1-20 of 65 Search Results for

ishmael

Follow your search
Access your saved searches in your account

Would you like to receive an alert when new items match your search?
×Close Modal
Sort by
Journal Article
Modern Language Quarterly (1 June 1963) 24 (2): 172–176.
Published: 01 June 1963
... difference between the London edition and the Harper version rationalizes the change in the follow- ing manner: “Ishmael survives, you may say, because someone had to live to tell the story-an explanation which is not only vulgar but which also does not explain since Melville could have...
Journal Article
Modern Language Quarterly (1 June 1964) 25 (2): 181–186.
Published: 01 June 1964
... of the author’s conception and the force of Ishmael’s response. Blackmur is right in saying that only “the ordinary exigencies of life on a whaling ship provided drama” and that “Melville had no talent for making his dramatic scenes objective except by aid of external and...
Journal Article
Modern Language Quarterly (1 December 1962) 23 (4): 337–352.
Published: 01 December 1962
... own intellectual and artistic needs. He was thus able to find in Fuller an organizing idea for White Jacket.g More important, his active reading of the Holy State provided one basis for his account of the relation between Queequeg and Ishmael, a point of departure for the powerful description...
Journal Article
Modern Language Quarterly (1 September 1963) 24 (3): 237–244.
Published: 01 September 1963
... Marlowe’s Faust, to Milton’s Satan, and to the biblical Ishmael. All these mythic figures appear in Melville’s earlier work. The first mention of the unsatisfied savant is in Chapter 13 of Mardi: “Doctor Faust saw the devil ; but you have seen the ‘Devil Fish.’ ” Melville had not yet realized...
Journal Article
Modern Language Quarterly (1 June 1956) 17 (2): 118–127.
Published: 01 June 1956
...- tion that he is saved. On the contrary, that is confirmed, for the opening words of his next book (Moby-Dick) are “Call me Ishmael.” In Moby-Dick the recurrent image, hitherto delectable, becomes a shape of death-a coffin or a whale; but whereas the delectable image threatened death, the...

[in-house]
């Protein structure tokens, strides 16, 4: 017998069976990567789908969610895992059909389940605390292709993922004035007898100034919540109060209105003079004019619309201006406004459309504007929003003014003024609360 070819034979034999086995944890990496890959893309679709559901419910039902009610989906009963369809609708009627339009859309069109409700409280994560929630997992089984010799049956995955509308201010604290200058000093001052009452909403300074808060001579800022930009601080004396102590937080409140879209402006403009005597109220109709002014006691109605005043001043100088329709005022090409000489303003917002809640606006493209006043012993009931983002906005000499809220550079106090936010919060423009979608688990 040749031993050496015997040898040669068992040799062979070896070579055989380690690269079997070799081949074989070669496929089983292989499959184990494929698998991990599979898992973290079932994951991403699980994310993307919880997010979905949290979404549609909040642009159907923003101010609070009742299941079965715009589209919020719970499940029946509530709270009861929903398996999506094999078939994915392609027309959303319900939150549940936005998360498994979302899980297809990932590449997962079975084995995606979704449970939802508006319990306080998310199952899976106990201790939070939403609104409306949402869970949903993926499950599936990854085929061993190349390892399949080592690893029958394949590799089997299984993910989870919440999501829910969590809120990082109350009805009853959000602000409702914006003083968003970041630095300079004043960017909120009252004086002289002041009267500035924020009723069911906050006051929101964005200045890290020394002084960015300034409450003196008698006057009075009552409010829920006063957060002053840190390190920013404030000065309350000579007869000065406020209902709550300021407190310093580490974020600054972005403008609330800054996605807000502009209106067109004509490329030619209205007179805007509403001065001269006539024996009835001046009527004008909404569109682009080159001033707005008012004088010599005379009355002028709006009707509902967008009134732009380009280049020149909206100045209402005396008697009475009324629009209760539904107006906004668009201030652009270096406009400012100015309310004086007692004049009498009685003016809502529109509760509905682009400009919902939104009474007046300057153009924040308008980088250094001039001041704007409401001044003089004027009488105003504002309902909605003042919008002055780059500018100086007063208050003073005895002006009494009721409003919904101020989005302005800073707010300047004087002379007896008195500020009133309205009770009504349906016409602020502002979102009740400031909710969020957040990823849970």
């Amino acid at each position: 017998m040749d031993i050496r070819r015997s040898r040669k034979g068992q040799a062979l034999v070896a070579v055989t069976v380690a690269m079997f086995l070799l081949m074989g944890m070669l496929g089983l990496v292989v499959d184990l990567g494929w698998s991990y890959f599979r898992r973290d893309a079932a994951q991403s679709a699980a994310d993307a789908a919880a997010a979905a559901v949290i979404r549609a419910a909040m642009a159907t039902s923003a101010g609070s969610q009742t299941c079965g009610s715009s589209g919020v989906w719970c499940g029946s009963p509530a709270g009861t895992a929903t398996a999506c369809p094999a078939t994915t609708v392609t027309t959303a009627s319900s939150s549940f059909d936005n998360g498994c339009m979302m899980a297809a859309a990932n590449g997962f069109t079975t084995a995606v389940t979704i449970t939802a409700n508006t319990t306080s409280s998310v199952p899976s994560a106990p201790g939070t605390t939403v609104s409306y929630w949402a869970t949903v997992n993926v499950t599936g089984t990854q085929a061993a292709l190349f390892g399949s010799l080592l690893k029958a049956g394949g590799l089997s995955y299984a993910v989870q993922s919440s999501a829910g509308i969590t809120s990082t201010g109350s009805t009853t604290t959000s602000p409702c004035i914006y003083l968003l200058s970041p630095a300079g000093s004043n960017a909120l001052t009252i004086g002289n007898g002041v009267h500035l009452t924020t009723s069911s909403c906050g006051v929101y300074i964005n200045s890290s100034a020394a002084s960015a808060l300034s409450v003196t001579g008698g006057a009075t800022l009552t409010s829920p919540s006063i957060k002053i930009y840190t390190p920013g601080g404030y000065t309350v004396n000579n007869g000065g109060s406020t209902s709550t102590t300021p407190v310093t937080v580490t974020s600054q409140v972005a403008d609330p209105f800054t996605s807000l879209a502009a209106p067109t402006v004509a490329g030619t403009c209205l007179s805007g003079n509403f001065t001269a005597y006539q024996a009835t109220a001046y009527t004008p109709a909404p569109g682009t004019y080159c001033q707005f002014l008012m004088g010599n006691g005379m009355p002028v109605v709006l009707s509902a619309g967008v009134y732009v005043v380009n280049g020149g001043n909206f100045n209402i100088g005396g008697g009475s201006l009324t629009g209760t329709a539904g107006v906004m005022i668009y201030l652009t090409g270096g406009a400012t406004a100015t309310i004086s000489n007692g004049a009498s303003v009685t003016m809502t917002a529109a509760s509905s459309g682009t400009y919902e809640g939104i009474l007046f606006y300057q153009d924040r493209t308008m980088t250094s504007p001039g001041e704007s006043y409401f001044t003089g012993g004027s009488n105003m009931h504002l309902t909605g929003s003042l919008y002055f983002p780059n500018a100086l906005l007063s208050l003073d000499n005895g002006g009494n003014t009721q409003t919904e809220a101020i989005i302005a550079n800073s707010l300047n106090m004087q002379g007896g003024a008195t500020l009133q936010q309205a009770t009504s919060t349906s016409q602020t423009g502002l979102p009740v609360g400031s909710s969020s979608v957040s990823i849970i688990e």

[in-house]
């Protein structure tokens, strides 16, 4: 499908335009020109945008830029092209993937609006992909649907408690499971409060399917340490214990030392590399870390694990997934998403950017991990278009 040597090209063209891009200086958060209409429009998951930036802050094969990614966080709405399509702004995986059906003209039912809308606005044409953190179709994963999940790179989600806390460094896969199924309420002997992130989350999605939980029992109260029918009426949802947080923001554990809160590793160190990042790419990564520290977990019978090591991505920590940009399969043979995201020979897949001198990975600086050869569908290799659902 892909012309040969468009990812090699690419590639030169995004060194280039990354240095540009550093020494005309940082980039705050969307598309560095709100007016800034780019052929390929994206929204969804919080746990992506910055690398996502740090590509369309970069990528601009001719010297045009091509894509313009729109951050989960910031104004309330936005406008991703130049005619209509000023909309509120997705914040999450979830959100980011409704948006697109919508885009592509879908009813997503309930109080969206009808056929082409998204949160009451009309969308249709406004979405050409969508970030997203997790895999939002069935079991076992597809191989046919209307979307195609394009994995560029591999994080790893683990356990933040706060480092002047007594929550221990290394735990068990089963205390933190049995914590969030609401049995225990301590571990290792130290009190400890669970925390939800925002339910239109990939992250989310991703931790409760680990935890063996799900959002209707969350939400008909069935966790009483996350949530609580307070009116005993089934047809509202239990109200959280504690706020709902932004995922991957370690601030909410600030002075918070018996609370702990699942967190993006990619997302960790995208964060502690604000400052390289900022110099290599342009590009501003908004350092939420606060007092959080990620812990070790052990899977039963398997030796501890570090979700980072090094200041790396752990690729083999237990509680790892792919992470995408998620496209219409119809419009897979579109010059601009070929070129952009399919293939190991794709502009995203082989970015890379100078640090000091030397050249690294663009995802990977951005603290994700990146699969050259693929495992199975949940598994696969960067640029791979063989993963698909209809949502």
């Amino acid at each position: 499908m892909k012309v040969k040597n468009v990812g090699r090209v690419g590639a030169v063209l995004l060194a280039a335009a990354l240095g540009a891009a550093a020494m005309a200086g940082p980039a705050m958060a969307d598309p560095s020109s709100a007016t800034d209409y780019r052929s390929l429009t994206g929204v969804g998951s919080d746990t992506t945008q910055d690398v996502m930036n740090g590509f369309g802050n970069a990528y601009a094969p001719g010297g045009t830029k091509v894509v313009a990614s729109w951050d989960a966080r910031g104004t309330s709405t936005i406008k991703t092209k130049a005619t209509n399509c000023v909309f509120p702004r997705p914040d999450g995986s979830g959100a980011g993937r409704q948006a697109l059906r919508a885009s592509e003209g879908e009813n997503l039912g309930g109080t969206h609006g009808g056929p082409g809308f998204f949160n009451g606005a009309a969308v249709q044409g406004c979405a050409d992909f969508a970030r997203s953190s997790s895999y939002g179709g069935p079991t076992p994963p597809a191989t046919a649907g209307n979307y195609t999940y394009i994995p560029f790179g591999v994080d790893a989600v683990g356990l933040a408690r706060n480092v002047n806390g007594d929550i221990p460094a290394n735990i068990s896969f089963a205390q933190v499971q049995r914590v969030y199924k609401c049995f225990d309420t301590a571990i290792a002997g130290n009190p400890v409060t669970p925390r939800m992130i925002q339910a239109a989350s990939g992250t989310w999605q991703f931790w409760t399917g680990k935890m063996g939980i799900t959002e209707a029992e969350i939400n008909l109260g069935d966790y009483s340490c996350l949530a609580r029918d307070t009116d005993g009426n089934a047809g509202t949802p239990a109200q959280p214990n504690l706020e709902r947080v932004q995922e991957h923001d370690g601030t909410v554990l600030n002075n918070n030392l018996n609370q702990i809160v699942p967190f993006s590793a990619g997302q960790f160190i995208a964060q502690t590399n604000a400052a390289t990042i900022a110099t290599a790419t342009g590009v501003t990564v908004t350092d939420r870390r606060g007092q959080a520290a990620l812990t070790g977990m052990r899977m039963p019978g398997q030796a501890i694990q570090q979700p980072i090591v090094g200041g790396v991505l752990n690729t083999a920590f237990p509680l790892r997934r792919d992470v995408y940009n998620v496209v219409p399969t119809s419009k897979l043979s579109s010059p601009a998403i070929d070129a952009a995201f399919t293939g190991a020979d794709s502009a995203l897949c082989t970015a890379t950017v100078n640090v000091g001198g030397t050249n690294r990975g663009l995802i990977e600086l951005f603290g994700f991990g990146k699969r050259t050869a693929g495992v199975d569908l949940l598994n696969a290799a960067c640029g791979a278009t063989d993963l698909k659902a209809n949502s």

Journal Article
Modern Language Quarterly (1 June 1952) 13 (2): 218–219.
Published: 01 June 1952
... he emerges with certain persistent ideas and symbols which do seem to be fundamentally sig- nificant in Melville’s writing. He gives interesting evidence of a preoccupation with such themes as the Fall and the Search; he shows that Ishmael the dis- inherited son and Prometheus the...
Journal Article
Modern Language Quarterly (1 June 1973) 34 (2): 180–190.
Published: 01 June 1973
... elegiac romance. It reflects the relationship between Ishmael and Ahab, between Marlow and Jim, between Seurel and Meaulnes, Dowel1 and Ashburnham. This one-way relationship, furthermore, is similar to both Sebastian’s “first adolescent romance” and his “last dark love” (p. 137). All of these...
Journal Article
Modern Language Quarterly (1 June 1972) 33 (2): 206–208.
Published: 01 June 1972
... I do, at the prospect of Hawthorne compressed into a continuity with George Washington Harris and Henry Clay Lewis; or at the guideposts to Melville’s “descent to faith” planted by the author in “the comedy of love” of Queequeg and Ishmael (p. 101) and in “the jokes in Billy Budd” (pp. 130...
Journal Article
Modern Language Quarterly (1 March 1941) 2 (1): 99–104.
Published: 01 March 1941
... the author’s deadliest bores, Obed Bat, it also includes one of his most sinister and graphic figures, the squatter Ishmael Bush. If it includes the conventional pair of heroines and the usual jejune love story, it also unrolls an exciting and moving narrative against one of Cooper’s...
Journal Article
Modern Language Quarterly (1 September 1976) 37 (3): 295–298.
Published: 01 September 1976
...” (p. 12). We are told that ‘‘Ishmael as dramatized first- person narrator soon becomes absorbed into the larger omniscient vision of the novel”; luckily for us, “the inconsistency is not troublesome” (p. 13). (So much for a complex subject on which critics like Walter E. Bezanson and...